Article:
The book is available here.

Meet the Author: Joy Noble

JOY’S TOP TIP FOR ASPIRING AUTHORS: While warning that getting a book published these days is not easy, don’t let that stop you.

Joy Noble has worked in Australia as a social worker and administrator and in New Guinea as a community development worker. After retirement she co-founded Volunteering SA, authored a number of books on volunteer management and co-edited the Australian Journal on Volunteering for its first three years. In 2002 she was awarded the Member of the Order of Australia (AM) for services to the volunteer movement within Australia.


Why do you write? My first idea of writing was after I retired from work in the area of social welfare.  I was happy with most of the work I had been involved in, but knew there were areas and ways in which things could have been improved.  I hoped that a book relating to my experiences might prove useful to current day workers. The book was in the format of an exchange of letters because there was a danger that I would write in technological format! The response to that book was so positive that it encouraged me to continue writing.

What would you be doing if you weren’t a writer? I would find myself spending too much time on crosswords, sudoku etc.

What was your toughest obstacle to becoming published? Getting published was easier 20 to 30 years ago than it is today with a number of bookstores closing and people reading e-books.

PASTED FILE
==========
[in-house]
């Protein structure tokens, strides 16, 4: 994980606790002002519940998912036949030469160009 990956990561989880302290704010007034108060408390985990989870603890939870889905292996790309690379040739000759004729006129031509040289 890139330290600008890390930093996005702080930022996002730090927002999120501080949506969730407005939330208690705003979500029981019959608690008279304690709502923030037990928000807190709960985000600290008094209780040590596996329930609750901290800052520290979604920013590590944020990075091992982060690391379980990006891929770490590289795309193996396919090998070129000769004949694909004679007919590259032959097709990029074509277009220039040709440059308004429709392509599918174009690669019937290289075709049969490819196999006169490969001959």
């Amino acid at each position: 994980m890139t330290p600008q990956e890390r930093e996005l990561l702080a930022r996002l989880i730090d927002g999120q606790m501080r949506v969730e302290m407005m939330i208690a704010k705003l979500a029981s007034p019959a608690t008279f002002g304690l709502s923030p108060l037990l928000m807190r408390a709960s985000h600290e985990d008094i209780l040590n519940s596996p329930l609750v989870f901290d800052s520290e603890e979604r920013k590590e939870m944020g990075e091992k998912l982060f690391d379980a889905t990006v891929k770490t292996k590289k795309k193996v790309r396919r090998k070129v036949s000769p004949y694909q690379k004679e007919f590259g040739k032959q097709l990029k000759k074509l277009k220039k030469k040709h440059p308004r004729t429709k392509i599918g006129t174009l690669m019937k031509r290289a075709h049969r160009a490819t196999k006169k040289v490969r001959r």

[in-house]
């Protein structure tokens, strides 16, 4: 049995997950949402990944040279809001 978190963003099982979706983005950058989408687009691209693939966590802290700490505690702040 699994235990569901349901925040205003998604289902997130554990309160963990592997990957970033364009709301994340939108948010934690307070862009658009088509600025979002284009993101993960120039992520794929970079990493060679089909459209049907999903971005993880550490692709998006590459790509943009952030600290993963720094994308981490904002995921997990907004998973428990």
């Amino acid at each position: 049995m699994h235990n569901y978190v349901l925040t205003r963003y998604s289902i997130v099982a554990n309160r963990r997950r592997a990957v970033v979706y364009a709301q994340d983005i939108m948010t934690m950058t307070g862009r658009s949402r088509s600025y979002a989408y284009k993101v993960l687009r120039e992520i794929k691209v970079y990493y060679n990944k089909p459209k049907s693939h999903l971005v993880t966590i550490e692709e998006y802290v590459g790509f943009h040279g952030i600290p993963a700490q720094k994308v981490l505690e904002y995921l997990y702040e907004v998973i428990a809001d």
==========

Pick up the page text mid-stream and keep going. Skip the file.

What’s the best aspect of your writing life?  The best aspect of my writing life is getting books published and receiving acknowledgement from satisfied readers.

… the worst? The worst aspect these days is trying to find a publisher.

What would you do differently if you were starting out now as a writer? I would be more inclined to produce edited collections in order to encompass the ideas of a number of people of different ages and interests.

What do you wish you’d been told before you set out to become an author? Go for it!

What’s the best advice you were ever given? Keep going!


WOW_Cover_2pp.inddWow! The Wonders of Our World

Joy Noble and Fiona Johnston

Illustrations: Lucy Buxton


This illustrated children’s book aims to help children discover more about the world around them and develop a sense of curiosity. Through the pages younger readers learn about things such as how technology has changed the world, how our awesome bodies work, different animals and their roles and the power of music and its impact on the world. Educational and fun, with lots of illustrations, Wow! The Wonders of Our World is an engaging read for parents and caregivers looking to show kids just how amazing the world really is.

The book is available here.






Meet the Author: Lucy Cavendish

LUCY’S TOP TIP FOR ASPIRING AUTHORS: To read and to write! So many aspiring authors don’t write! And they don’t read books!